Mexican law is based on the Roman and Napoleonic codes, presuming an accused person guilty until proven innocent.

A law passed in 2009 determined that possession of small amounts of certain drugs for personal use – including cannabis (5g), cocaine (500mg), heroin (50mg) and methamphetamine (40mg) – would not incur legal proceedings against first-time offenders. But those found in possession of small amounts may still have to appear before a prosecutor to determine whether it is for personal use. The easiest way to avoid any drug-related problems is not to use them. As of June 2017, the medicinal use of marijuana is legal.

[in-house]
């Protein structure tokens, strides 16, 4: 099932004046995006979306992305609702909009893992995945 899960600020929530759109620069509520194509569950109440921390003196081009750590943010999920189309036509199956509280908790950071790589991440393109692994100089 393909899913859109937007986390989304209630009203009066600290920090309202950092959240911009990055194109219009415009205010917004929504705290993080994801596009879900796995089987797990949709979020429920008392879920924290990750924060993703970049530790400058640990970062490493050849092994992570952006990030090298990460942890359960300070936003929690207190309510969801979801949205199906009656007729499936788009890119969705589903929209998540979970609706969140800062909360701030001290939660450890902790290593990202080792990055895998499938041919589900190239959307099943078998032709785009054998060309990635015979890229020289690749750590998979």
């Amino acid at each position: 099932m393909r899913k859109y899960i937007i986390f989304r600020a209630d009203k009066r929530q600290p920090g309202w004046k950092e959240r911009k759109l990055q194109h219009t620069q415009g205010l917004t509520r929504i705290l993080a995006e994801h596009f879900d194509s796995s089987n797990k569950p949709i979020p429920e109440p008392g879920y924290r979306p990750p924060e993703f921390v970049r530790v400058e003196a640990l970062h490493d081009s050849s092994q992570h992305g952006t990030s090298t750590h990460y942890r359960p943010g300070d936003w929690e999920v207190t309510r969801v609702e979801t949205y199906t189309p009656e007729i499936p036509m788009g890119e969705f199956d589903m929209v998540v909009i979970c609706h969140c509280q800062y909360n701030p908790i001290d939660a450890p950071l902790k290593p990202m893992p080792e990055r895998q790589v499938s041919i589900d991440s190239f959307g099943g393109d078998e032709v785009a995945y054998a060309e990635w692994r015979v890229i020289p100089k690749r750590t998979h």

It’s against Mexican law to take any firearm or ammunition into the country (even unintentionally).

Police corruption is a big problem in Mexico. If confronted by police soliciting bribes for bogus driving offences, you can either pretend to speak no Spanish, or else hand over photocopies of your legal documents (not the documents themselves), ask for their names and badge numbers and call their bluff by offering to accompany them to the police station.

Useful warnings on Mexican law are found on the website of the US State Department (http://travel.state.gov).